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Counseling Psychology News

UW alum Barre’s Heartland Farm Sanctuary helping animals, individuals in need

April 17, 2014
by Brit Wagner

When Dana Barre made the decision to change careers, she had no idea she would discover her dream job and purpose.

What she did know was that her work in the insurance field was not fulfilling her desire for making connections with people.  She had a passion for helping others and needed to find a career that would allow her to do that.

Dana BarreWith one master’s degree in business from UW-Madison, Barre chose to pursue a second master’s degree from the School of Education’s Department of Counseling Psychology, specializing in community counseling.  Barre earned this second master’s degree in 2003 and credits the program with providing her with the skills and tools she needs for working with people.

After overcoming her own painful family history, she set out to find a way to help others with similar experiences and help them improve their quality of life.  Having completed a practicum at Dane County Mental Health Center (now Journey Mental Health Center), where she worked with families and children in crisis, along with becoming a mother herself, Barre decided she wanted to focus her efforts on helping children.

In 2009, Barre put to use her business and counseling backgrounds and founded Heartland Farm Sanctuary, a local non-profit animal rescue that provides therapeutic animal-assisted programs for individuals with disabilities and children who are either at risk or have a history of trauma.  Heartland’s mission is “to provide care for farm animals in need, nurture people through the human-animal bond, and foster respect and kindness toward animals and each other.”

In short, Barre notes that Heartland is about making connections; kids with animals -- kids with staff.  She says, “those connections are what works the magic to help people heal.”   

One such connection that demonstrates how Heartland’s animal rescue stories are so central to their therapeutic work occurred between a young adult man and a calf named Toby.  The man, who initially couldn’t tolerate being on the farm, learned about Toby’s rescue story and began empathizing with the mistreated animals, even verbalizing how wrong it is to hurt animals or people.  Through his frequent visits to Heartland, he flourished and eventually began looking forward to his time spent with Toby.

Other success stories occur between groups of people and animals, such as a group of young men living in treatment foster care that visit Heartland weekly to do chores and build social skills. At the farm these men, some of whom are living with autism, post traumatic stress disorder and other major life challenges, practice the skills they are learning and in turn are given the opportunity to become the caregivers themselves by contributing to the wellbeing of the animals.  Their social workers report that these men are more verbal at the barn than at any other time during the week, which showcases how animals and caring for them brings out the best in everyone who visits Heartland.   

Not only does Heartland provide a valuable service for the people and families it serves, it also provides opportunities for community members to get involved. The staff has formed a connection with the School of Education’s Department of Rehabilitation Psychology and Special Education.  This past fall, they had nearly 20 students participate in their “Barn Time Program,” in which students worked one-on-one with a person with disabilities to help take care of the animals in the barn.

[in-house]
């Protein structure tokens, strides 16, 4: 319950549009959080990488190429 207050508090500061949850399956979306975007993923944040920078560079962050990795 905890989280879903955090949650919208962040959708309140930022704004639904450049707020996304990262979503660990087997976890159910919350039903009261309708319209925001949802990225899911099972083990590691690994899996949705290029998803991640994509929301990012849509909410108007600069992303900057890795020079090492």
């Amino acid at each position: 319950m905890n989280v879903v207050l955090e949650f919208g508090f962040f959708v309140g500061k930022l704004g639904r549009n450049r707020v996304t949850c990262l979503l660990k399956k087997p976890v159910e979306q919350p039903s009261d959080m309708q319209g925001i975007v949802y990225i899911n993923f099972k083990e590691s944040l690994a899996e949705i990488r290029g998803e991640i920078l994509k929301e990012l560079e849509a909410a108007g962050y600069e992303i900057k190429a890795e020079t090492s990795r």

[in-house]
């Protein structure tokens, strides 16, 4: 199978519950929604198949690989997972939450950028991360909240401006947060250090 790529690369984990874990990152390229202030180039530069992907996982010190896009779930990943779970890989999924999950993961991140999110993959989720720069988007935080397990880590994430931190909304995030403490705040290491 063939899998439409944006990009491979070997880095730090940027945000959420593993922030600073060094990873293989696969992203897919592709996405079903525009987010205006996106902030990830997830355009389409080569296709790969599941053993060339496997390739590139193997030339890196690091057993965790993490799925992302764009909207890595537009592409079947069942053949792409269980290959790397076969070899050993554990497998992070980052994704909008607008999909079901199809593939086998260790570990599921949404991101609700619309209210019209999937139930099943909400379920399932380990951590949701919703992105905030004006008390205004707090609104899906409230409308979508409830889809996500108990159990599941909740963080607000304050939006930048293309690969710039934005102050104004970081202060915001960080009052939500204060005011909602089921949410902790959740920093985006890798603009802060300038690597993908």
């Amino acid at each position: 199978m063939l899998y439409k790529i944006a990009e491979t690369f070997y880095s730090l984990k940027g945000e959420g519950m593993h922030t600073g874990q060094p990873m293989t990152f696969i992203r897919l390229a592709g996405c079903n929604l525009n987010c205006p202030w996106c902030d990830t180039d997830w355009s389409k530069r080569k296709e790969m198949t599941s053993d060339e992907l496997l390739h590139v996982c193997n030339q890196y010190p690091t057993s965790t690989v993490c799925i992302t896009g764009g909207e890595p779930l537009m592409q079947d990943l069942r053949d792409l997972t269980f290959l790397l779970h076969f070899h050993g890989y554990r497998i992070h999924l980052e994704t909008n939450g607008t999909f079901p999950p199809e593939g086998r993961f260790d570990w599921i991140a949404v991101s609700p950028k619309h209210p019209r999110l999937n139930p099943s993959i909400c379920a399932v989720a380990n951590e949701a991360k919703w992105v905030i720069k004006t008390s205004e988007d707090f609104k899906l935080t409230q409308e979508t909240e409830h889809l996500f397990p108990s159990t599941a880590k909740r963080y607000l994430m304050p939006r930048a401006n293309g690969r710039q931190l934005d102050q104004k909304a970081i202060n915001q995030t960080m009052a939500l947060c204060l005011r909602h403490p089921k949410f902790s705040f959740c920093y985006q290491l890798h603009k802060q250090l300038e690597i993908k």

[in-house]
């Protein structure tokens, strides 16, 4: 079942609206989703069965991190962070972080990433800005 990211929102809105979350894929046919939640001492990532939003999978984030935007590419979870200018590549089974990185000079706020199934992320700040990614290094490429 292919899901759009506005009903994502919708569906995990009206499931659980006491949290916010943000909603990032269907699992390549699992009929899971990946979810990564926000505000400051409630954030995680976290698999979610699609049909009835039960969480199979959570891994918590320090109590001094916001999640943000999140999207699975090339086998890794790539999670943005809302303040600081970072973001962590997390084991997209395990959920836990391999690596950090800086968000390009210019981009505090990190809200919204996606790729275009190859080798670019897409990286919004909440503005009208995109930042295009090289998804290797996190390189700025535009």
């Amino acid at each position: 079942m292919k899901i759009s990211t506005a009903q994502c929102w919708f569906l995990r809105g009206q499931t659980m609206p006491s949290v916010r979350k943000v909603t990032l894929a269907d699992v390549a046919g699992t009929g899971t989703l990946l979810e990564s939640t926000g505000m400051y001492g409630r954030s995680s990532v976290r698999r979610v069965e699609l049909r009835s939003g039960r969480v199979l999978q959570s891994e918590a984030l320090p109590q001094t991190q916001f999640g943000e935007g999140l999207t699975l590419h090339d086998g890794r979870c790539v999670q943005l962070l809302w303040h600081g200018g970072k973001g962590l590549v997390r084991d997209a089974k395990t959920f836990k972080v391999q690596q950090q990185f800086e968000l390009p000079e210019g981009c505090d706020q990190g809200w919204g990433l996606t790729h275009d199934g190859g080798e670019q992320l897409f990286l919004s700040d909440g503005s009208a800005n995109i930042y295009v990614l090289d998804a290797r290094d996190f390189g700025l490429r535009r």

In March, it was announced that Heartland Farm Sanctuary will be featured on a new television show anticipated to premiere this fall titled, “Animal House.”  Similar in concept to “Extreme Makeover: Home Edition,” this TV show works with communities to build new or renovated facilities for local animal shelters in need, allowing those shelters to make a greater impact in their community and beyond.

Heartland Farm Sanctuary will receive a vastly expanded and renovated, people-friendly facility as a result of being featured on “Animal House.”  Due to lack of capacity, Heartland must turn away more than 10 animals for each animal it is able to rescue. The new facility is expected to have: more animal sheltering and caregiving space; heated and air-conditioned spaces dedicated to year-round programs for at-risk youth and individuals of all ages with special needs; an elevator allowing for wheelchair access; overnight accommodations for animal caregivers; a waterfowl pond; vegetable and flower gardens; and walking paths.  These expansions and renovations will allow Heartland to take in more animals and significantly increase its animal-assisted therapeutic and educational programs at the barn.

“There are no words to describe the joy we feel about having been chosen by ‘Animal House’ for this,” says Barre, Heartland Farm Sanctuary’s executive director. “It’s been a challenging few years, but we have a very committed staff and a passionate base of volunteers and supporters.”

The network that will air Animal House is expected to be announced within the next several months.

Both “Animal House” and Heartland Farm Sanctuary will be contacting local businesses for support and donated materials for this project.  Any organizations or individuals interested in playing a role in this project, including having their donated products and services promoted on the show, can email Barre at dana.barre@heartlandfarmsanctuary.org. Those who would like to get involved with Heartland can find volunteer information on its website: heartlandfarmsanctuary.org.

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